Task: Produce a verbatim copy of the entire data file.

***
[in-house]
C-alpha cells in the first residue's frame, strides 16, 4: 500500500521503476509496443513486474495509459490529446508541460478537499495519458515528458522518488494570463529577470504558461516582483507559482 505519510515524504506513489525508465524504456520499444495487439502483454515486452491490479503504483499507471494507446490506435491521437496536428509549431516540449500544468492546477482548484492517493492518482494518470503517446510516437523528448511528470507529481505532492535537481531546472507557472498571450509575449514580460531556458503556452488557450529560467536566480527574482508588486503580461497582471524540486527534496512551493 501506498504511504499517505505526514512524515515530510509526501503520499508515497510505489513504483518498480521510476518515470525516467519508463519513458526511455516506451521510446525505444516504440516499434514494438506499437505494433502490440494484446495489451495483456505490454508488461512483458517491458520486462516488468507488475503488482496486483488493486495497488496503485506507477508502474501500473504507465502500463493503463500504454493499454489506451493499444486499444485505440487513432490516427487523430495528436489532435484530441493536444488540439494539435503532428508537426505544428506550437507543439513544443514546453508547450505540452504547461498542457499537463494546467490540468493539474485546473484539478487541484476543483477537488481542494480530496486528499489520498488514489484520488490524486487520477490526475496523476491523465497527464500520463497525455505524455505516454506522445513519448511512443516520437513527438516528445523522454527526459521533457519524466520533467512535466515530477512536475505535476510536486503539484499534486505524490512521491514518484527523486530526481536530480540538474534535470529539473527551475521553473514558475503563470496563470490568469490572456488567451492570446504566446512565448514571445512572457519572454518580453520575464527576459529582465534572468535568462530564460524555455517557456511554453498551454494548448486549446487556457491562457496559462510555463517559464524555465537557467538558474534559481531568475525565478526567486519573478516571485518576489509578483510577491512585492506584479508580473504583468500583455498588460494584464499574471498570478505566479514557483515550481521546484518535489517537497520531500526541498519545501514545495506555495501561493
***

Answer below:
[in-house]
C-alpha cells in the first residue's frame, strides 16, 4: 500500500521503476509496443513486474495509459490529446508541460478537499495519458515528458522518488494570463529577470504558461516582483507559482 505519510515524504506513489525508465524504456520499444495487439502483454515486452491490479503504483499507471494507446490506435491521437496536428509549431516540449500544468492546477482548484492517493492518482494518470503517446510516437523528448511528470507529481505532492535537481531546472507557472498571450509575449514580460531556458503556452488557450529560467536566480527574482508588486503580461497582471524540486527534496512551493 501506498504511504499517505505526514512524515515530510509526501503520499508515497510505489513504483518498480521510476518515470525516467519508463519513458526511455516506451521510446525505444516504440516499434514494438506499437505494433502490440494484446495489451495483456505490454508488461512483458517491458520486462516488468507488475503488482496486483488493486495497488496503485506507477508502474501500473504507465502500463493503463500504454493499454489506451493499444486499444485505440487513432490516427487523430495528436489532435484530441493536444488540439494539435503532428508537426505544428506550437507543439513544443514546453508547450505540452504547461498542457499537463494546467490540468493539474485546473484539478487541484476543483477537488481542494480530496486528499489520498488514489484520488490524486487520477490526475496523476491523465497527464500520463497525455505524455505516454506522445513519448511512443516520437513527438516528445523522454527526459521533457519524466520533467512535466515530477512536475505535476510536486503539484499534486505524490512521491514518484527523486530526481536530480540538474534535470529539473527551475521553473514558475503563470496563470490568469490572456488567451492570446504566446512565448514571445512572457519572454518580453520575464527576459529582465534572468535568462530564460524555455517557456511554453498551454494548448486549446487556457491562457496559462510555463517559464524555465537557467538558474534559481531568475525565478526567486519573478516571485518576489509578483510577491512585492506584479508580473504583468500583455498588460494584464499574471498570478505566479514557483515550481521546484518535489517537497520531500526541498519545501514545495506555495501561493